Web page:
Virgin Australia is upping the ante in the battle for domestic business travellers with a lie-flat business class seat on new Airbus A330s to be used on selected Sydney-Melbourne flights as well as the trans-continental trek to Perth.
The Virgin Australia seats are the same lie-flat seats used by partner Singapore Airlines for its new regional business class, which are often seen on SQ's Australia flights.
The seat itself is produced by Weber Aircraft and is also availble to other airlines as Weber's model 7811.
These 'catalogue' shots from Weber above and below provide a more detailed look at the seat.
Two of the new A330s are already in Virgin's hands and will begin flying mid-May on a morning shuttle service between Sydney and Melbourne as well as new daily Melbourne-Perth services.
A third factory-fresh A330 will arrive this year and a fourth in 2012, a Virgin Australia spokesperson told Australian Business Traveller.
While all of Virgin's new A330s will sport the new business class seats, a spokesperson for the airline confirmed to Australian Business Traveller that its first two A330s -- which were bought 'pre-loved' from Emirates and currently fly Sydney-Perth -- would not be upgraded to install the new business class seating or remove the middle seat from that aircraft's 2-3-2 layout.
Virgin Australia CEO John Borghetti hints that Virgin Australia might even use these A330s for international flights on selected regional routes.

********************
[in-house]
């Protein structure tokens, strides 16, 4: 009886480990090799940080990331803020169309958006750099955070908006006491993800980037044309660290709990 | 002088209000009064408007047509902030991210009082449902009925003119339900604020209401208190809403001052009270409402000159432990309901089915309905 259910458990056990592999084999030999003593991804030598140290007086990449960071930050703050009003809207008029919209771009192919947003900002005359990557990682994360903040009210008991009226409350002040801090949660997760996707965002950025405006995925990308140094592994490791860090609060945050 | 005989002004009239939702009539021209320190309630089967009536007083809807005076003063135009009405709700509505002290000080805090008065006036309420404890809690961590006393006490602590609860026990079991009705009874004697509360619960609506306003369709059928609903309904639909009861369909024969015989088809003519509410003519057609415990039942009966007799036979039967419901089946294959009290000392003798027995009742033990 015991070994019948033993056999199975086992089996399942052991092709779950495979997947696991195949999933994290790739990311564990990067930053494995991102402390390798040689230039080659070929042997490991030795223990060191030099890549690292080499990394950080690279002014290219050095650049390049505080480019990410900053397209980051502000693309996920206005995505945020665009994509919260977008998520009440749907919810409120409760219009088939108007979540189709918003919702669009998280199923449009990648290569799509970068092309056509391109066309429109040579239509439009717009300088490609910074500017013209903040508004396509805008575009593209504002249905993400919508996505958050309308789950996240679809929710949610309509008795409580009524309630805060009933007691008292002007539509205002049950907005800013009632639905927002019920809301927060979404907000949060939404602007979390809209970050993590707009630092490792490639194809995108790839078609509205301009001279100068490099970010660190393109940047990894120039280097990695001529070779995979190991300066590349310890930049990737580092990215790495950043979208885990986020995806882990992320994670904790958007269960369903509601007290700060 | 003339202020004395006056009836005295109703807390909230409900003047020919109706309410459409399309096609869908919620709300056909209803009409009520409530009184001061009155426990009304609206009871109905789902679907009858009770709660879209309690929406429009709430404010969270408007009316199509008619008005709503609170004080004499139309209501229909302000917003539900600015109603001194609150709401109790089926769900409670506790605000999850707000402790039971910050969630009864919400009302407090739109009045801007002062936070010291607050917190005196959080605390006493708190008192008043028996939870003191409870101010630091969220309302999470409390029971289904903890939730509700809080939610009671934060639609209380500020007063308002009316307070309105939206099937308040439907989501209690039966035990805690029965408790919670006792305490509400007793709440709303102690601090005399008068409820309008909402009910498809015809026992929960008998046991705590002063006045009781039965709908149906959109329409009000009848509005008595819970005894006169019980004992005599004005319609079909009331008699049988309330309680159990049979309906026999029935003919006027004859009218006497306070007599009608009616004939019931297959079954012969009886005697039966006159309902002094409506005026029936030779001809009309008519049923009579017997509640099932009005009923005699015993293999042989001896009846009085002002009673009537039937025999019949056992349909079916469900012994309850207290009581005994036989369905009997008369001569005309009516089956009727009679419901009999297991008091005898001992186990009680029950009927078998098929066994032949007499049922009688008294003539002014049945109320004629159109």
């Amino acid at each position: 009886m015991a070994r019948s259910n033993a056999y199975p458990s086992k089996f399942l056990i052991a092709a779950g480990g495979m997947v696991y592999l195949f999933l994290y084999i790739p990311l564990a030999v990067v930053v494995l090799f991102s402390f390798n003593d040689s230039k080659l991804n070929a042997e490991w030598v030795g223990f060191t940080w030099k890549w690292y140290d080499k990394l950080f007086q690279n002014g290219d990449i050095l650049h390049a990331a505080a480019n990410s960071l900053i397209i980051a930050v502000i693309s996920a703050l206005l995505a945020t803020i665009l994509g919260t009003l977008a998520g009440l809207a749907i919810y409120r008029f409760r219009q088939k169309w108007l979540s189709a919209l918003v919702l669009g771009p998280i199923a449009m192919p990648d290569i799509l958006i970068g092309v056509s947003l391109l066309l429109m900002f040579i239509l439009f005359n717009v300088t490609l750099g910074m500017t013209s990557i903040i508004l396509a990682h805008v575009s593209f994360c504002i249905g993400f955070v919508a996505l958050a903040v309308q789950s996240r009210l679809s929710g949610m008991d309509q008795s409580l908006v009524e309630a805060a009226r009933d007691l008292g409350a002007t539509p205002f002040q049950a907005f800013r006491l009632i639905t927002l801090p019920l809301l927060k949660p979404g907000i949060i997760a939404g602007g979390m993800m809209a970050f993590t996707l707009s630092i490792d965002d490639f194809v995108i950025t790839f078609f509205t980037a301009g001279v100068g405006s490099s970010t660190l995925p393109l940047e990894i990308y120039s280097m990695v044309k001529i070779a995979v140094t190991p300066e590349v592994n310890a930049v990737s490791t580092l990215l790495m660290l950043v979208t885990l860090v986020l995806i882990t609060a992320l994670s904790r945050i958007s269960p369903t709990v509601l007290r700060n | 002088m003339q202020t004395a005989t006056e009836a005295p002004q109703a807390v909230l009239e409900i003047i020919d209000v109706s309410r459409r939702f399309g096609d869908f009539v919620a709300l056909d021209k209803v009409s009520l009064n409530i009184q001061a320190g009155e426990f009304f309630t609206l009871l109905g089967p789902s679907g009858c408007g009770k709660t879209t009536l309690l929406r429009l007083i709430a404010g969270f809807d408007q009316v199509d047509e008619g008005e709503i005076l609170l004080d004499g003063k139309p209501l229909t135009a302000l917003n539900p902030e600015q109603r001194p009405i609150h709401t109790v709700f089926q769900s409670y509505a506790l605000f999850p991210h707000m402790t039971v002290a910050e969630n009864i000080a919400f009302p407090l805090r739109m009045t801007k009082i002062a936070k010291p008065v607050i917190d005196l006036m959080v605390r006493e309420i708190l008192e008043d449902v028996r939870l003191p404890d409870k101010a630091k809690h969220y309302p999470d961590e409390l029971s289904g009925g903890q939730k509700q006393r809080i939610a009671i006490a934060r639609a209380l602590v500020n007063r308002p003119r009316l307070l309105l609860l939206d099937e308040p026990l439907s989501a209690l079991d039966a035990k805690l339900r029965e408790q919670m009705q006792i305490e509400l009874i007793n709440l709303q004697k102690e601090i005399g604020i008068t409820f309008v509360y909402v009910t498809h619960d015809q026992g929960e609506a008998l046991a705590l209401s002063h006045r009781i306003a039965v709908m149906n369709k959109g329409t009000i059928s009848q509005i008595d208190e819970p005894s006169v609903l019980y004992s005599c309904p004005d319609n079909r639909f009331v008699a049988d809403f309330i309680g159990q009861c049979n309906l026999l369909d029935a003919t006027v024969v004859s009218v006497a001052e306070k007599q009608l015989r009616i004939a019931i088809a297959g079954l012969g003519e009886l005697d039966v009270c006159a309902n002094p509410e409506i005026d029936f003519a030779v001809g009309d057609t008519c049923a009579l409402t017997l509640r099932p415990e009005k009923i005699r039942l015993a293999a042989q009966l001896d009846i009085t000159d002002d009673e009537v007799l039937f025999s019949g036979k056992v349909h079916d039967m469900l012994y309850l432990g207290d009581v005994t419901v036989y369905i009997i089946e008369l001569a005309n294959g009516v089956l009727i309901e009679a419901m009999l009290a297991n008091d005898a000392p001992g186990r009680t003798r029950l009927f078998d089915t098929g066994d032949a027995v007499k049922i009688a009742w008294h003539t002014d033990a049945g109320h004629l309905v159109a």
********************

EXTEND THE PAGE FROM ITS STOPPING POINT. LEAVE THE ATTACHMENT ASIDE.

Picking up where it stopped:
"We've got the flexibility of putting it domestically or internationally depending how the market is, depending on where our needs are" Borghetti says, with cities such as Tokyo, Mumbai, Shanghai and Beijing all within the A330's range.
The seats: lie flat and leather
At eight degrees from fully horizontal, the new seats are firmly in the lie-flat seat category rather than fully flat beds.
(They're also entirely different to the fully flat beds you'll find in the refurbished Virgin Australia Boeing 777-300ER business class cabin announced earlier this month, which flies to Abu Dhabi and Los Angeles.)
What's the difference between lie-flat seats and fully flat beds? We explain in our guide debunking the lie-flat lie.
As frequent flyers will know, the problem with angled lie-flat seats is that you tend to slide downwards towards the foot when they're in bed mode.
That tendency is magnified by the inherent slipperiness of the leather covering Virgin has chosen, and is a particular problem when wearing lined suit trousers or skirts because trousers bunch and skirts slide.
To try to remedy the problem, Virgin is showing off what seems to be a fitted sheet for the seat, to be used when in bed mode.
Still, our tip: if you're flying overnight and looking to get some sleep, wear something that isn't a suit.
More elbow room, but less room in front of you
Virgin has a total of 24 business class seats in the front cabin of the plane, split across four rows in a 2-2-2 configuration.